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The Magazine: April 2002 (Vol. 71, No. 8)
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April 2002 (Vol. 71, No. 8)

Table of Contents

The Bawl Mill
• Feeding at the government trough
• Environmental group tops the US domestic terroritst list
• Some towns will do anything for tourism...

by Staff
Legislative and Regulatory Update
• Utah, fed up with federal and environmental policies, takes action
• Administration proposes ending fish protections to settle suit
• Court finds fault with Forest Service spotted owl study
by Staff
43 CFR 3809 Final Rule
I’d like to send out a big “Thank You” to all of our readers who submitted comments regarding the proposed changes to the mining regulations. While we certainly didn’t get everything we asked for, we do have...
by Scott Harn
Alluvial Fans
Alluvial fans are essentially dry land “deltas” which can be found in all climates. However, they are best developed in arid and semi-arid regions, where they may be many square miles in area. They are built up by outpourings of silt, sand, and gravel caused by seasonal run-off, as well as by boulders and cobbles carried by flash floods.
by Edgar B. Heylmun, PhD
Platinum Claims on Heines Creek
There aren’t too many workable placer deposits of platinum in the world today. Most of the platinum found is in hardrock lodes, usually mixed in the gold, silver or copper outcrops.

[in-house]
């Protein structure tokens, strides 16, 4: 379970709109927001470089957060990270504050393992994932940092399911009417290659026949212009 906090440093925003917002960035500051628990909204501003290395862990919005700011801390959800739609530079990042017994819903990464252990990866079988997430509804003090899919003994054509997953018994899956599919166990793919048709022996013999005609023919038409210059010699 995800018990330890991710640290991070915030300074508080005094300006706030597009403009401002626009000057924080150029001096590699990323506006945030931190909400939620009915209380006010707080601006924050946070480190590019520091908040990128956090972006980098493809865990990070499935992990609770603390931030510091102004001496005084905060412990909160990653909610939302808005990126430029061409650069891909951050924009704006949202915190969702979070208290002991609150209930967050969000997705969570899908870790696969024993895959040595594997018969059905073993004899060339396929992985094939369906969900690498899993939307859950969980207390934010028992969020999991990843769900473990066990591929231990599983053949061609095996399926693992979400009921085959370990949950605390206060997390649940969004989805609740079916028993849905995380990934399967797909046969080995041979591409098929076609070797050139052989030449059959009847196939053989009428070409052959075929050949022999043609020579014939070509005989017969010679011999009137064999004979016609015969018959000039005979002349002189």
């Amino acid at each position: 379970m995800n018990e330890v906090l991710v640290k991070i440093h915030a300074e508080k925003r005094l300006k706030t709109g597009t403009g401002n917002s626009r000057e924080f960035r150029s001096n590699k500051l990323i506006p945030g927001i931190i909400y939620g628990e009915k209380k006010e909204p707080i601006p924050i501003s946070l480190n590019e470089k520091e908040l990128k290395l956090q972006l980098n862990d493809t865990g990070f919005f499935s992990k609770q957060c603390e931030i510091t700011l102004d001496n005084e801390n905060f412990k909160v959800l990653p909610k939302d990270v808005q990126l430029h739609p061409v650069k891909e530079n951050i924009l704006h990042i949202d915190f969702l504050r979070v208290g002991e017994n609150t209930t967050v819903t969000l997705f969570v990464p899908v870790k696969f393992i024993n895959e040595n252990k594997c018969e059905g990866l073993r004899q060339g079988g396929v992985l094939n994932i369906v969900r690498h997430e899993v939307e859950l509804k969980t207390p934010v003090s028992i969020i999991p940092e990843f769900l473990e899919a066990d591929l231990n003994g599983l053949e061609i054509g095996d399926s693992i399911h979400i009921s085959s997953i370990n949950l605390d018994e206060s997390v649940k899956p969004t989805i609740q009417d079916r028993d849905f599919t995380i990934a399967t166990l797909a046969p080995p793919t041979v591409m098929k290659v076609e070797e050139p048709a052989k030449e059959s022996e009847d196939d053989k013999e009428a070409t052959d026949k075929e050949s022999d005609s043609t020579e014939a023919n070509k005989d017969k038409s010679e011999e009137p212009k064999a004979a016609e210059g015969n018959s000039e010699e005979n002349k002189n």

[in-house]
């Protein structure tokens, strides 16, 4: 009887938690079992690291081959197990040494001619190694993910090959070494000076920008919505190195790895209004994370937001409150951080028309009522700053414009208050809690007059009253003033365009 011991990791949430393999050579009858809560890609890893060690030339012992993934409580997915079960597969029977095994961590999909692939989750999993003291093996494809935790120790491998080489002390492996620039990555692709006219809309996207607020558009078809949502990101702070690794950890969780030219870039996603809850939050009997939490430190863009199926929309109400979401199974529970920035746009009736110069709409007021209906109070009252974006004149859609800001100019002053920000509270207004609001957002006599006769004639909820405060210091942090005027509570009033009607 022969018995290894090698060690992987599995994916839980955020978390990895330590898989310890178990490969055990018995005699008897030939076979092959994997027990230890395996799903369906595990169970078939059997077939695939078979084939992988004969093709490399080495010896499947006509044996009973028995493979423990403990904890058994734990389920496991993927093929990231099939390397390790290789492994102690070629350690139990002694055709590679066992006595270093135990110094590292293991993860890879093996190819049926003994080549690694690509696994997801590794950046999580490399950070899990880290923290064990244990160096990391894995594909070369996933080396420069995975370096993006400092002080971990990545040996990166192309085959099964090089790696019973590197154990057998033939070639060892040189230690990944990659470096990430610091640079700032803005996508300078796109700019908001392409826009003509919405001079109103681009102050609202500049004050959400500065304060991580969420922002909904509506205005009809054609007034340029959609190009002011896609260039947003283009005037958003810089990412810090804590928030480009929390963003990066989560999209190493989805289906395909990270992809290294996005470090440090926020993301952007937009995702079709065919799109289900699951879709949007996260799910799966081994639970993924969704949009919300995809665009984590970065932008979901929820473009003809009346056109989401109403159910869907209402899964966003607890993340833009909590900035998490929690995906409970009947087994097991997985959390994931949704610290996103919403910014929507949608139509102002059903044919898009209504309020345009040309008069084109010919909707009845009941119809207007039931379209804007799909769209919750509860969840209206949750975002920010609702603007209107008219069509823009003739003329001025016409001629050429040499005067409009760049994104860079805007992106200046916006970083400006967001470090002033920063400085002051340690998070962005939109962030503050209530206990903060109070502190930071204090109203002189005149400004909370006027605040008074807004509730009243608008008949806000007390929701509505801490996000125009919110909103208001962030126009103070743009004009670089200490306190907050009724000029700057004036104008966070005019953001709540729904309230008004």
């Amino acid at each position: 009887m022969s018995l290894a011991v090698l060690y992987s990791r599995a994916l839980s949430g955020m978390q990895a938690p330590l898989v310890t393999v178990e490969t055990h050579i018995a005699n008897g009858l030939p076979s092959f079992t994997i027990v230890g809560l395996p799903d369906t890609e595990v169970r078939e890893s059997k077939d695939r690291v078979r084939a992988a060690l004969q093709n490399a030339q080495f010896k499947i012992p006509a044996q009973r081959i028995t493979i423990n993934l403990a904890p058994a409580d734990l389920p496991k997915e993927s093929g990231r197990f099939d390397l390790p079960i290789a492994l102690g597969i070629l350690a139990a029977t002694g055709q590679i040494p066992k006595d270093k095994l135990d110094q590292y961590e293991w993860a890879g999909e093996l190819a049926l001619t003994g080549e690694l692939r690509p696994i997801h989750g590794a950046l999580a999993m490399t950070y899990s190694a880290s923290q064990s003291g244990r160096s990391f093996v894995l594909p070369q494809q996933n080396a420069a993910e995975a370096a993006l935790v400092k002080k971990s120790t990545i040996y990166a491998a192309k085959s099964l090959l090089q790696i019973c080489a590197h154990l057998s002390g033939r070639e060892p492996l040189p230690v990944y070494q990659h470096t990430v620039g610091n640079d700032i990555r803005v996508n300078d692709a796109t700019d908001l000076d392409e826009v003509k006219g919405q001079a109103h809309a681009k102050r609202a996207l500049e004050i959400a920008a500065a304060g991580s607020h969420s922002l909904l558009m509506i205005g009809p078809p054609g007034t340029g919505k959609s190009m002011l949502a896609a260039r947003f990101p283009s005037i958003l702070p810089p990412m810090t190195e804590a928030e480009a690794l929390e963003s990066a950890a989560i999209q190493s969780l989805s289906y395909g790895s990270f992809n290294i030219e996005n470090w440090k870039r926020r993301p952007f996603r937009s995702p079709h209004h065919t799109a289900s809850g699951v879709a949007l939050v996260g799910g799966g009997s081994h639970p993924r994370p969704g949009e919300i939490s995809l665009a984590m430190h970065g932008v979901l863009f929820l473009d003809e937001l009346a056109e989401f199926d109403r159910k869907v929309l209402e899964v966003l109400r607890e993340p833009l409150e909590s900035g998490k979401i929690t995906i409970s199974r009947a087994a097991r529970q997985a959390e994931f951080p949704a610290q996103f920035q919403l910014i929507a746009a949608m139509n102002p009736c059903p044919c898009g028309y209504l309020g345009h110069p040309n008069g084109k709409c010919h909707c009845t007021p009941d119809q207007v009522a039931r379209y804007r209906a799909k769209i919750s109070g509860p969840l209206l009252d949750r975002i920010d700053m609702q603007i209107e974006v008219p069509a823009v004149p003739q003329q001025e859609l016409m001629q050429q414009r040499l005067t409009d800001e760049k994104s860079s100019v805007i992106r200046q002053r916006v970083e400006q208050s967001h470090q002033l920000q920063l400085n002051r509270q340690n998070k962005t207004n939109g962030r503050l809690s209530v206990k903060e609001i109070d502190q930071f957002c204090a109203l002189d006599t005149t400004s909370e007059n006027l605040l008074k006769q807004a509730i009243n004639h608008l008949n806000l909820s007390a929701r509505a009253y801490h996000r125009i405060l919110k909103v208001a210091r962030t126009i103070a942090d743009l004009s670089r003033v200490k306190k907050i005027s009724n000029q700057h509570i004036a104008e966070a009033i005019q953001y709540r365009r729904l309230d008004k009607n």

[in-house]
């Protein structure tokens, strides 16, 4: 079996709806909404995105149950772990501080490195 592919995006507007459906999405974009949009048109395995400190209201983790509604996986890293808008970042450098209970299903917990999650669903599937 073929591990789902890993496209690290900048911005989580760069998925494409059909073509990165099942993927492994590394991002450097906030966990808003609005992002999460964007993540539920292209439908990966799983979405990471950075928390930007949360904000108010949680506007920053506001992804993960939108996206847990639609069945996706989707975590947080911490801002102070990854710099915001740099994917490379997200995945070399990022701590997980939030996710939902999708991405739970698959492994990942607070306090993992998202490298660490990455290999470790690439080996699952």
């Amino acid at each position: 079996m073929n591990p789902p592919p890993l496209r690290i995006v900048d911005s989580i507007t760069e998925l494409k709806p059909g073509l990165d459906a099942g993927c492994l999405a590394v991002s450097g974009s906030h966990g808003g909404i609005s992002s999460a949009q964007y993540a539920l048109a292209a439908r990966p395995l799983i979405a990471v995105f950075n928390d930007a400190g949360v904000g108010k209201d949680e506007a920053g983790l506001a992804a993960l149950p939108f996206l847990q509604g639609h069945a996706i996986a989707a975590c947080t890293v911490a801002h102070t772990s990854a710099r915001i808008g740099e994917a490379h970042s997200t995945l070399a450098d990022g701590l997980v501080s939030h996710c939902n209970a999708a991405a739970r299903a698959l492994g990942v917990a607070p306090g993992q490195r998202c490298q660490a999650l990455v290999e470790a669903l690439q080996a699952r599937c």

by Ron Wendt
Picks & Pans: Eureka! We Struck It Again
About a half-hour after everything got underway, James came back to Harley, whispering, “Harley, you’re not going to believe this, but I just detected a vein with gold, lots of gold...I mean lots of gold. You’ve got to come and see this.”
by Don Robinson
More on Meteorites
...how many of us have knowingly found or bought a meteorite—a small to large mass of stone or metal; a meteor that has survived not only a space voyage of millions of years, but also the impact of striking the earth?
by Jim Straight
The Gold Hill and Iowa Mine, Boise County, Idaho: 1863-1895
In August 1862, prospectors from Walla Walla, Washington, led by George Grimes, discovered gold near the present townsite of Pioneer City. Grimes was killed by Indians shortly after the discovery. The remaining argonauts retreated to Walla Walla. On October 10, 1862, 52 men returned to Grimes Creek. They built a fort and several cabins before continuing their quest for gold.
by Sharon A. Murray
The First Prospectors
Who were the earliest prospectors in the Western Hemisphere? Is there any way to tell?
by Dr. Ralph E. Pray
All That Glitters is Gold
Or is it? These man-made nuggets first started appearing on some of the Internet auction sites in the summer of 1999, at which time I became a little suspicious and purchased two of them.
by Dave Varabioff
Aussie Gold—Swinging Over to South Australia
Since the founding of the original colony in 1836, minerals have proven a vital resource to fund the State’s development. Originally, copper was the lifeblood, being discovered not long after settlement.
by A.R. Cameron
Melman on Gold & Silver
Well, will wonders never cease!? It appears that Fed Chairman Alan Greenspan actually smiled when giving his most recent testimony to Congress. Actually, he was so upbeat that he carried the whole stock market with him—as well as others around the world. In fact, if there was one over-riding characteristic of the past month, it was the return of optimism over the economic future.
by Leonard Melman
Mining Stock Quotes and Mineral & Metal Prices
by Staff

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